The issue that is clicking with voters during this Presidential campaign is the economy. Despite the fact that America is in a Recovery while the rest of the world struggles economically, conservatives are working hard to maximize the fear of another economic disaster. There is one factor that helps Republican agenda and that is oil prices.
The cost of oil is a major factor in our economy and conservative oil executives are acutely aware of the impact the price of gasoline has on the psyche of the American consumer. Oil companies (exploration, refining, distribution, and trading of oil products) cannot completely control oil prices, but they can artificially set prices high or low for periods of time to influence the market and our economy.
A historical look at the past eight years of oil prices indicates an interesting correlation to a conservative agenda. Shortly before the 2004 Presidential election cycle average U.S. gas prices were under $2.00/gallon. That worked well for the re-election of George W. Bush who needed the economy to seem well-managed under his administration. In 2005 and 2006, gas prices peaked during the summer at just under $3.00/gallon, but prices dropped rapidly just before the 2006 Congressional elections which boosted the image that conservatives were on track with the economy and the two wars in the Middle East.
In 2007, oil prices jumped up again during the summer and then continued to go higher during the Presidential campaign. Oil companies made massive profits and high oil prices reminded skeptical Americans that we needed to have a military presence in the Middle East to keep oil supplies under American control.
This strategy backfired on conservatives as unregulated banking practices brought the American economy to the brink of its second Depression. As it became obvious that is was conservative’s worship of private business and lack of government regulation that caused the disaster, high prices at the pump just made the problem bigger. President George W. Bush was looking incompetent and Republican candidate John McCain was sinking fast in the polls.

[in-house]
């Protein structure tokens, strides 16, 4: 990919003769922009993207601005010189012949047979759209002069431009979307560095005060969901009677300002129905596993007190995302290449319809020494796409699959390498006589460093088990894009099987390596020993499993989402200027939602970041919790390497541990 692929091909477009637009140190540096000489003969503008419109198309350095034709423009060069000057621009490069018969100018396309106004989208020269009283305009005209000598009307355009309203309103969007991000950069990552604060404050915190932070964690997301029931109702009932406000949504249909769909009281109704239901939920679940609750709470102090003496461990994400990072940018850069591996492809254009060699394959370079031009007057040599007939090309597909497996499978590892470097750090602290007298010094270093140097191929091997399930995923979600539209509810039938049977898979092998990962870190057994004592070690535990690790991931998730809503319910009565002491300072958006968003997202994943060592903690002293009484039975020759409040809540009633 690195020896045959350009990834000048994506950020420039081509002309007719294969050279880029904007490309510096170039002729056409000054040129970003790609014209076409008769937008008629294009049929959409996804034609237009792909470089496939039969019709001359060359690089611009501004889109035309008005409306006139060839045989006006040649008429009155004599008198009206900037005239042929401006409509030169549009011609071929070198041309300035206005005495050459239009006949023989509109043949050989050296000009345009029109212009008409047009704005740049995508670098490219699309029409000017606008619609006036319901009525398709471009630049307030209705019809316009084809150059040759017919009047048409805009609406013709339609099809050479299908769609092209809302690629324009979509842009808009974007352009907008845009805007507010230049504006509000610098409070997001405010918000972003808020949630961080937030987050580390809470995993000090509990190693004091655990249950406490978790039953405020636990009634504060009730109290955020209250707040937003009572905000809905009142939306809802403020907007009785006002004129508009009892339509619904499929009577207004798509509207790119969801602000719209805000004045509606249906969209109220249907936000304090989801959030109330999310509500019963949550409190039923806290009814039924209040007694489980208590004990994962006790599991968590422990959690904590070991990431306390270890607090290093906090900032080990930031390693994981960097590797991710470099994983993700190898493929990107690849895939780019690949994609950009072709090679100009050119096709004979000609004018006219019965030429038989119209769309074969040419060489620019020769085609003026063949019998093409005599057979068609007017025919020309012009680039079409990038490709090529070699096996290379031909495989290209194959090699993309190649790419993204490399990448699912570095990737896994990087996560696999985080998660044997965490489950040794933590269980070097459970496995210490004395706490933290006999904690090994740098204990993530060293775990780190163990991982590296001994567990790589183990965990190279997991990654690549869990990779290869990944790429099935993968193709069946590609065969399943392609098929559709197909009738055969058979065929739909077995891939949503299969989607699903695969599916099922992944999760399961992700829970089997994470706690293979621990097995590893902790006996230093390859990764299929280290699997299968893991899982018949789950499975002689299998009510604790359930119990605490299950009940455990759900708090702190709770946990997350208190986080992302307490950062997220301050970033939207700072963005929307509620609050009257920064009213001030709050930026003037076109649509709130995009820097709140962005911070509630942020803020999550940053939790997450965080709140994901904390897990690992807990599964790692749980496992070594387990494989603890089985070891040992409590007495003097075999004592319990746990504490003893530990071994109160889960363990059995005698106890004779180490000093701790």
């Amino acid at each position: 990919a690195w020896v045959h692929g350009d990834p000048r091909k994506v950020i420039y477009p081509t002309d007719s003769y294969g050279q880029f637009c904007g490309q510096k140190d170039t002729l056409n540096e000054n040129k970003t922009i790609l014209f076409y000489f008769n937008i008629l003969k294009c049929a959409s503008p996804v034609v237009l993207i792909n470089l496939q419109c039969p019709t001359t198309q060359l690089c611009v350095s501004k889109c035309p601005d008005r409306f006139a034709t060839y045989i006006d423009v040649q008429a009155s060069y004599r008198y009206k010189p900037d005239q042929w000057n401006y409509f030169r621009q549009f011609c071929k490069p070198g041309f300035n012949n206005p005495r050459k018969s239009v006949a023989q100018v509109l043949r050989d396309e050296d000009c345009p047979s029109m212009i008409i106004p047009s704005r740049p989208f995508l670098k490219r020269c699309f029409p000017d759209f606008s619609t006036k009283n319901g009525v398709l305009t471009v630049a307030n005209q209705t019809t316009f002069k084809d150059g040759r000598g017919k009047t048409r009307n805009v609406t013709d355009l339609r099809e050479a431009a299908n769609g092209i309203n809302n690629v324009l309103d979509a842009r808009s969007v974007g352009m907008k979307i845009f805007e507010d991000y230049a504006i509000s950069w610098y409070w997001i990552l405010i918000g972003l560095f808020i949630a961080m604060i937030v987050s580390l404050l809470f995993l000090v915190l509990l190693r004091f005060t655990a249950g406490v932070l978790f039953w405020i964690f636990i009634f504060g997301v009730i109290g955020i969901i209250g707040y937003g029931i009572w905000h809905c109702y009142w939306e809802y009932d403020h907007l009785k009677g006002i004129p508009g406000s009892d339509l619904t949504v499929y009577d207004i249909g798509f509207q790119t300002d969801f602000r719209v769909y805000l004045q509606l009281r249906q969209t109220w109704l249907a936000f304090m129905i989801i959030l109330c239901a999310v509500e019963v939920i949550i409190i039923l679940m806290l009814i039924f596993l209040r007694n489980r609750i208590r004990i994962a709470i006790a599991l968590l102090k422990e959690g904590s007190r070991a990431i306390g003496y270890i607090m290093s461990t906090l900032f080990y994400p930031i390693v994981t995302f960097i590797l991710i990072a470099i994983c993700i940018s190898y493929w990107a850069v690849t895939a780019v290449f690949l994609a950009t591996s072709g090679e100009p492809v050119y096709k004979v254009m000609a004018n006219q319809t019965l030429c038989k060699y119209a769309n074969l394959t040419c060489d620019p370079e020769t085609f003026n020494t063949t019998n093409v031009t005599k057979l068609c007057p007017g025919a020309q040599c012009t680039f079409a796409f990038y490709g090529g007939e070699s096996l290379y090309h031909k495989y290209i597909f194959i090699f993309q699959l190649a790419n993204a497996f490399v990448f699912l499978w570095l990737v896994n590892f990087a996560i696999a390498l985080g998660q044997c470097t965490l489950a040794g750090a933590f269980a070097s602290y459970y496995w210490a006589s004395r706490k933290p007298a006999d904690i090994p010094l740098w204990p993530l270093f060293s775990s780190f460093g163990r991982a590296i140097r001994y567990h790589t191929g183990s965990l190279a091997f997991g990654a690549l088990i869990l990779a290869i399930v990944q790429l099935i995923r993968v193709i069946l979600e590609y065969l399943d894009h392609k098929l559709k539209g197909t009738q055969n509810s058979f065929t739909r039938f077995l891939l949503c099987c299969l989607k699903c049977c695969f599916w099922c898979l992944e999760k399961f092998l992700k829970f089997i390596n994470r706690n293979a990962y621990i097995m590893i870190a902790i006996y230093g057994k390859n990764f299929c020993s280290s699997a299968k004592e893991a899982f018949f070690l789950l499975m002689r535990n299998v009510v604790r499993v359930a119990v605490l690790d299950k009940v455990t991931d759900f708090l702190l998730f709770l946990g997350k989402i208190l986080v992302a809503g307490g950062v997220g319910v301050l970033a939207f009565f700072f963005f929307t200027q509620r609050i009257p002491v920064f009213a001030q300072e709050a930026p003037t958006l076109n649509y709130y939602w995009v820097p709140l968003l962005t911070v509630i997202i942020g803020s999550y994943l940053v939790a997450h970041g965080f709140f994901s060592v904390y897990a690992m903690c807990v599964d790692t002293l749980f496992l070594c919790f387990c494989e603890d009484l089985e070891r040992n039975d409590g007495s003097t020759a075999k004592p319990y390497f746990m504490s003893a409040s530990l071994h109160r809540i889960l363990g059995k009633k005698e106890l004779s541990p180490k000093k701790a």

Suddenly the U.S. average price of a gallon of gasoline dropped from almost $4.00 to just over $1.50. This occurred in the middle of the summer when gas prices are usually the highest. The historic drop in gas prices didn’t rescue McCain’s bid for the Oval Office, nor did pulling Sarah Palin out of obscurity.
However, low gasoline prices did help to thwart the rapid growth in hybrid and fuel efficient cars that caused a significant drop in the demand of oil in America. Low gasoline prices helped derail many efforts to make alternative energy viable causing losses to those who took a big risk in trying to end dependency on oil.
While oil prices increased in the Spring of 2008, gasoline remained steady at around $2.75/gallon with little variation between summer and other seasons until after the 2010 Congressional elections. It was also at this time that the worst of the economic fallout hit the United States. Unprecedented job losses and business failures seemed to stem the up/down cycles of gasoline prices.
That steady trend ended after the Congressional elections with gasoline prices climbing and remaining over $3.00/gallon for the duration of the 2012 Presidential campaign. This coincides with conservatives efforts to put the worst possible face on America’s economy.
Conservative oil executives like David Koch have worked hard to influence the outcome of this year’s elections. Oil executives are spending hundreds of millions of dollars to elect conservatives, and gasoline at almost $4.00/gallon serves their agenda well, and gives them a ready supply of cash.
The problem is that gasoline prices at the current levels will allow alternative energy blossom again, so after the election gasoline prices must come down. If President Obama is re-elected the oil companies will be forced to help improve the economy or face a continued decline in demand. David Koch certainly doesn’t want to be put in that position.